What, Where and How Can You Locate the Downbeat and Pulse of a Song
Locating the downbeats, pulse, and especially beat one is really important in music.
Tracking the downbeats on a strumming instrument like ukulele is really important as it relates to the stroke direction and weak and strong part of downbeats and upbeats. These strong and weak parts of the beat need to be reinforced and telegraphed in order for listeners and fellow musicians to play and follow along.
Finding and Reinforcing the Beat and Pulse
First, the *Pulse* of a song is what we perceive to be the downbeats. The *Beat* are the actual downbeats. Think of Bluegrass and old timey Country music where the rhythm instruments is doing a boom, chick, boom, chick type of strum. This is called cut time and the pulse is typically felt as two beats per measure. When in fact the downbeats are actually four beats per measure with the pulse being felt as two - your are tracing beats one and three.
Here are a few steps and exercises for creating a solid foundation for strumming, finding the beat (the downbeats) and the pulse.
- Counting evenly "1 and 2 and 3 and 4" and - do this over and over. Clap you hands or tap your foot on the numbers 1 2 3 4.
- Grab your ukulele and with your index finger for a bright sound or your thumb for a more mellow sound, strum all the strings or any chord you know on the 1 2 3 4 count.
With any of the above drills or exercises someone listening should be able to find the downbeats and follow or play along. Even if your not playing on every beat. The beat - the downbeats are readily identified.
Keeping Your Place in Songs
One hard thing to do when tying to incorporate new chords you've learned along with new strums, etc... - is to not get lost in a song and keeping you place.
Here is a great exercise I do with my students It is to only play the chords on beat one, then only on beat two, then only on beat three and finally only on beat four. This exercise really forces you to learn how to keep you place and actually count where you are. Start with a slow tempo and increase the tempo as you get more proficient.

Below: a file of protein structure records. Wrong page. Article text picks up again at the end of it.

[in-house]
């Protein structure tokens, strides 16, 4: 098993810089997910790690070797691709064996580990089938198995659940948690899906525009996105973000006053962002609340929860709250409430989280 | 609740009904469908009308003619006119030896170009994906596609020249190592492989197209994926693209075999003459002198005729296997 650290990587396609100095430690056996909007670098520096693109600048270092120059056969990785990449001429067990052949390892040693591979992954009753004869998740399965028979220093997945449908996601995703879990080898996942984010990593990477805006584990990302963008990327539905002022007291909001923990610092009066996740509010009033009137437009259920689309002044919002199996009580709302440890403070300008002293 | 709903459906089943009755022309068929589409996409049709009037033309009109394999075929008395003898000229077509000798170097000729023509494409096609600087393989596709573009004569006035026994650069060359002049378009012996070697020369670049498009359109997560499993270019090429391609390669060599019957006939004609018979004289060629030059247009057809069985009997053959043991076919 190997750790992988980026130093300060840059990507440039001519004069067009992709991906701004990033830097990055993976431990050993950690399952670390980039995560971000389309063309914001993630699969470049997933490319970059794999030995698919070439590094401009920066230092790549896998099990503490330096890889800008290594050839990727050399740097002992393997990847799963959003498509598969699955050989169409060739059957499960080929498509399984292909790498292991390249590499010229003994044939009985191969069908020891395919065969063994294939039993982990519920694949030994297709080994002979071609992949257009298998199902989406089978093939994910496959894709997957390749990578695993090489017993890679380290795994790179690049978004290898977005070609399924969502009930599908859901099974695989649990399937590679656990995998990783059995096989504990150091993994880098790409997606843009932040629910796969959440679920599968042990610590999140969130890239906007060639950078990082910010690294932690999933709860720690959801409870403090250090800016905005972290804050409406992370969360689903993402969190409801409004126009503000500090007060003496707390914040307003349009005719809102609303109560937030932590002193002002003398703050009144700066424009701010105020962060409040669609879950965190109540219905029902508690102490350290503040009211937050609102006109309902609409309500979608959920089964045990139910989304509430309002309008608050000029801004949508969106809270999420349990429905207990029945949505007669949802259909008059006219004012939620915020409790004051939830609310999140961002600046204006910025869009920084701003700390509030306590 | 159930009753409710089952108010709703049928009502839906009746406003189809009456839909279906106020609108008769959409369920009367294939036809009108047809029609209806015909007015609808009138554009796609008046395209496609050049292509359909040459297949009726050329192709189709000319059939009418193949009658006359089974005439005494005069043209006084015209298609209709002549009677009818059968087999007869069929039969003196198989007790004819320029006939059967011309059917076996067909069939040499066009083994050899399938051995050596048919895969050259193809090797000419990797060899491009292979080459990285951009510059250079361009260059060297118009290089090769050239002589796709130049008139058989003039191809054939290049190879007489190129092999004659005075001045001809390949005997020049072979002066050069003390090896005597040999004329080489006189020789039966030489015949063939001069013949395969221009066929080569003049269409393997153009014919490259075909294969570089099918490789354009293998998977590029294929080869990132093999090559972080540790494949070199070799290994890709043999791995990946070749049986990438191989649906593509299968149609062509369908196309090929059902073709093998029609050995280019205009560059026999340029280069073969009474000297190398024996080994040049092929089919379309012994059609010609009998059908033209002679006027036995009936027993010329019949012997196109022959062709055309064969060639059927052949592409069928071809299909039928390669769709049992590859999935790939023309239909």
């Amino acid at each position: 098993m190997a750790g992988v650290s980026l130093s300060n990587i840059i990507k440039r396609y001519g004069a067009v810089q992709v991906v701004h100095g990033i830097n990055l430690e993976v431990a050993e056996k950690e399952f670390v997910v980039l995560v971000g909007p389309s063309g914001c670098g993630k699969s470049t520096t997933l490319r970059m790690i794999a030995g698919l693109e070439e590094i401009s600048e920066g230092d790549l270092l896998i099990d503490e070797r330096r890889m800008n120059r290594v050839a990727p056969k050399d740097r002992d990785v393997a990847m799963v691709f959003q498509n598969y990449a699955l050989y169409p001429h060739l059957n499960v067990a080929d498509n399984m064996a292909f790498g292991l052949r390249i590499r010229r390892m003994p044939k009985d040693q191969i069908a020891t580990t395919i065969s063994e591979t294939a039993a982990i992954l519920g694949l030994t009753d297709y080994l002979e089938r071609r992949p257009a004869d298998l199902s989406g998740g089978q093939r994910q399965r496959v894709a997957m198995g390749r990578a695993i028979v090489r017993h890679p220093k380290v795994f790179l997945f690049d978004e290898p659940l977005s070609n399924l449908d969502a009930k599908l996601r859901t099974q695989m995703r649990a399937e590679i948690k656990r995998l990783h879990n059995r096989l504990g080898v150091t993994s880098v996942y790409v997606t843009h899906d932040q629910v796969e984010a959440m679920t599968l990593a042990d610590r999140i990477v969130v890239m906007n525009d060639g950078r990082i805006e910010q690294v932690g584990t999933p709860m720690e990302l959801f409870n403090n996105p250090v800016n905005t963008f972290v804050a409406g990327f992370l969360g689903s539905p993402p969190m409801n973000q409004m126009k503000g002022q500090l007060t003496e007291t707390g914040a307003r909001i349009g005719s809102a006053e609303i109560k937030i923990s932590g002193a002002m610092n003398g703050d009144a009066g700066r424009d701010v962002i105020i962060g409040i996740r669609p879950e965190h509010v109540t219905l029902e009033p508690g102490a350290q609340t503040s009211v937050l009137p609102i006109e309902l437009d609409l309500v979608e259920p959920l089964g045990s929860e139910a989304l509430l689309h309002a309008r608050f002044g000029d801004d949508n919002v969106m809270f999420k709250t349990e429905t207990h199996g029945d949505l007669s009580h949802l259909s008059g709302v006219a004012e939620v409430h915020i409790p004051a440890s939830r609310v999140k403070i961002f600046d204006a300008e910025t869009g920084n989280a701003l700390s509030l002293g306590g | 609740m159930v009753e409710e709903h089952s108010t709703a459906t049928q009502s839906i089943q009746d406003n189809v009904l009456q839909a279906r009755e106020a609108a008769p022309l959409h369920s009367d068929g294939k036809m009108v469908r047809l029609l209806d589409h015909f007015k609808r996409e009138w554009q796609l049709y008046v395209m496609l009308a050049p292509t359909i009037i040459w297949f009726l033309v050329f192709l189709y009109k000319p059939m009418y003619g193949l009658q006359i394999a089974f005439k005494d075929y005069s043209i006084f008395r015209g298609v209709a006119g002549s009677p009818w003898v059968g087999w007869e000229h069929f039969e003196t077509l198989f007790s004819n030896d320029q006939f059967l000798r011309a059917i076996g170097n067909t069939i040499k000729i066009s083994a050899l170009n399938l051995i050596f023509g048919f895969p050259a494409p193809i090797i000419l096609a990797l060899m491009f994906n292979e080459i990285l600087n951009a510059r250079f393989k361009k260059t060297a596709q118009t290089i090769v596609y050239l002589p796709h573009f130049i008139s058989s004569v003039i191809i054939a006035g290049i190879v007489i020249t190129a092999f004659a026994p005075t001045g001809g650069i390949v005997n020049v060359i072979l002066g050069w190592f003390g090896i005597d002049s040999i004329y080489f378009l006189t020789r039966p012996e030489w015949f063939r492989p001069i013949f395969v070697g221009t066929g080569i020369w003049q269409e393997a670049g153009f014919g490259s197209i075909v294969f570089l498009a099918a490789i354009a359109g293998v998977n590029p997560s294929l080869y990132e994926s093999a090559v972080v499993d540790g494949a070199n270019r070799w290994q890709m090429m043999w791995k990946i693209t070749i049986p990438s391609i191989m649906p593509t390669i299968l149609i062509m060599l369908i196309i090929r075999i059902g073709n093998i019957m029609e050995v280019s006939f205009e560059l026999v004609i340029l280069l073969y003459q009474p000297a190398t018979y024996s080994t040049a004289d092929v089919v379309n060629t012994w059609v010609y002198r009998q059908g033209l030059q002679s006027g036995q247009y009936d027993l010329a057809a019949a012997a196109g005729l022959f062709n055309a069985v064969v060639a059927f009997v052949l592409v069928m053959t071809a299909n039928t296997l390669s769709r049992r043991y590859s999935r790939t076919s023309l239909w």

Variations include play only on two of the four beats. Try using only one of the Level II Modular Phonetic syllables in each measure. ( See this lesson's related lessons )
End of Lesson - Thanks, Hope You Enjoyed It!
Related Lessons for The Downbeat at this time.
A glossary of common music terms. Common and not so common music terms. Knowing the language and terms used with music aides in your own understanding when exploring your music potential.
This series of lessons lays the foundation for the understanding of how music works. The lessons include information on understanding intervals, steps, enharmonic equivalents, the major scale, key signatures.
There are a few things in music that students and players avoid. These are things like learning to read and knowing the notes of their own instrument. It is hard on guitar - but not so hard on ukulele. With the right guidance and plan of attack. IT IS EASY.
Related Lesson Files, Resources and Assets
Related Assets for The Downbeat at this time.
Related Lesson Books
Related Books for The Downbeat at this time.
Related Lesson Series
Related Lessons Series for The Downbeat at this time.
Modular Phonetic Rhythm by Chuck Anderson
Modular Phonetic Rhythm represents a significant advance in the teaching and application of rhythm. Eliminating many inefficient aspects of rhythm education, Modular Phonetic Rhythm streamlines the traditional educational approach, resulting in a reflexive reaction to rhythm.
Lessons in the General Music series. The principles of how music works.
Related Songs for The Downbeat at this time.
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